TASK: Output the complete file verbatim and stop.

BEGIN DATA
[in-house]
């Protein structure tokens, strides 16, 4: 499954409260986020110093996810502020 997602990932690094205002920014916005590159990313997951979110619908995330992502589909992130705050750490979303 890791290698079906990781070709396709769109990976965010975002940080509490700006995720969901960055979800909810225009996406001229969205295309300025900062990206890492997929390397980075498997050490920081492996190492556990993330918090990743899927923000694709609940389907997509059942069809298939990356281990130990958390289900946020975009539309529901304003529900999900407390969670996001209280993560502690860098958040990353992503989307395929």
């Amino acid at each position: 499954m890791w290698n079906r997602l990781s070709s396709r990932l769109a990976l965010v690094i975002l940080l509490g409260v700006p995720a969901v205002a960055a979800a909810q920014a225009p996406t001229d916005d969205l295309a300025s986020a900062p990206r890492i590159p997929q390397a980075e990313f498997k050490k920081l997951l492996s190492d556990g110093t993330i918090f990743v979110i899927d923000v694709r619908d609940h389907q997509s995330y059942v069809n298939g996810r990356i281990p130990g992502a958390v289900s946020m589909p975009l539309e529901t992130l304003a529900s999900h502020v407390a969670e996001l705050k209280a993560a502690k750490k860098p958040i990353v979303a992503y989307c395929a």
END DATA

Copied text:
[in-house]
């Protein structure tokens, strides 16, 4: 499954409260986020110093996810502020 997602990932690094205002920014916005590159990313997951979110619908995330992502589909992130705050750490979303 890791290698079906990781070709396709769109990976965010975002940080509490700006995720969901960055979800909810225009996406001229969205295309300025900062990206890492997929390397980075498997050490920081492996190492556990993330918090990743899927923000694709609940389907997509059942069809298939990356281990130990958390289900946020975009539309529901304003529900999900407390969670996001209280993560502690860098958040990353992503989307395929």
């Amino acid at each position: 499954m890791w290698n079906r997602l990781s070709s396709r990932l769109a990976l965010v690094i975002l940080l509490g409260v700006p995720a969901v205002a960055a979800a909810q920014a225009p996406t001229d916005d969205l295309a300025s986020a900062p990206r890492i590159p997929q390397a980075e990313f498997k050490k920081l997951l492996s190492d556990g110093t993330i918090f990743v979110i899927d923000v694709r619908d609940h389907q997509s995330y059942v069809n298939g996810r990356i281990p130990g992502a958390v289900s946020m589909p975009l539309e529901t992130l304003a529900s999900h502020v407390a969670e996001l705050k209280a993560a502690k750490k860098p958040i990353v979303a992503y989307c395929a």